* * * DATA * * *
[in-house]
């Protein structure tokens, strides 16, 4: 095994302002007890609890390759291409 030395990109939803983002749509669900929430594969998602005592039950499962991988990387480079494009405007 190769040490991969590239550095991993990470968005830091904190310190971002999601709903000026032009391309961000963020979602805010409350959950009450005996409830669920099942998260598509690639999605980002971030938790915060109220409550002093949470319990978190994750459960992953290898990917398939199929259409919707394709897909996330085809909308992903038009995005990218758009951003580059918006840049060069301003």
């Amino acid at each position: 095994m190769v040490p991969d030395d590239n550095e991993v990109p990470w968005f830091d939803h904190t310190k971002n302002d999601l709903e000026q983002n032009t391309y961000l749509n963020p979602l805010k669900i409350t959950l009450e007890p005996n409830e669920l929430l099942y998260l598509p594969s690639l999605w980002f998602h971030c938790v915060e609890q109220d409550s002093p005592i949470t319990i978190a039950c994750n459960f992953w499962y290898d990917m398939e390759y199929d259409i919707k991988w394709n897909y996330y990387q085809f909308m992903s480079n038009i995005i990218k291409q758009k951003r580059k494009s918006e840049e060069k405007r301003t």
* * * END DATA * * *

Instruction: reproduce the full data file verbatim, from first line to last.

[in-house]
């Protein structure tokens, strides 16, 4: 095994302002007890609890390759291409 030395990109939803983002749509669900929430594969998602005592039950499962991988990387480079494009405007 190769040490991969590239550095991993990470968005830091904190310190971002999601709903000026032009391309961000963020979602805010409350959950009450005996409830669920099942998260598509690639999605980002971030938790915060109220409550002093949470319990978190994750459960992953290898990917398939199929259409919707394709897909996330085809909308992903038009995005990218758009951003580059918006840049060069301003």
């Amino acid at each position: 095994m190769v040490p991969d030395d590239n550095e991993v990109p990470w968005f830091d939803h904190t310190k971002n302002d999601l709903e000026q983002n032009t391309y961000l749509n963020p979602l805010k669900i409350t959950l009450e007890p005996n409830e669920l929430l099942y998260l598509p594969s690639l999605w980002f998602h971030c938790v915060e609890q109220d409550s002093p005592i949470t319990i978190a039950c994750n459960f992953w499962y290898d990917m398939e390759y199929d259409i919707k991988w394709n897909y996330y990387q085809f909308m992903s480079n038009i995005i990218k291409q758009k951003r580059k494009s918006e840049e060069k405007r301003t």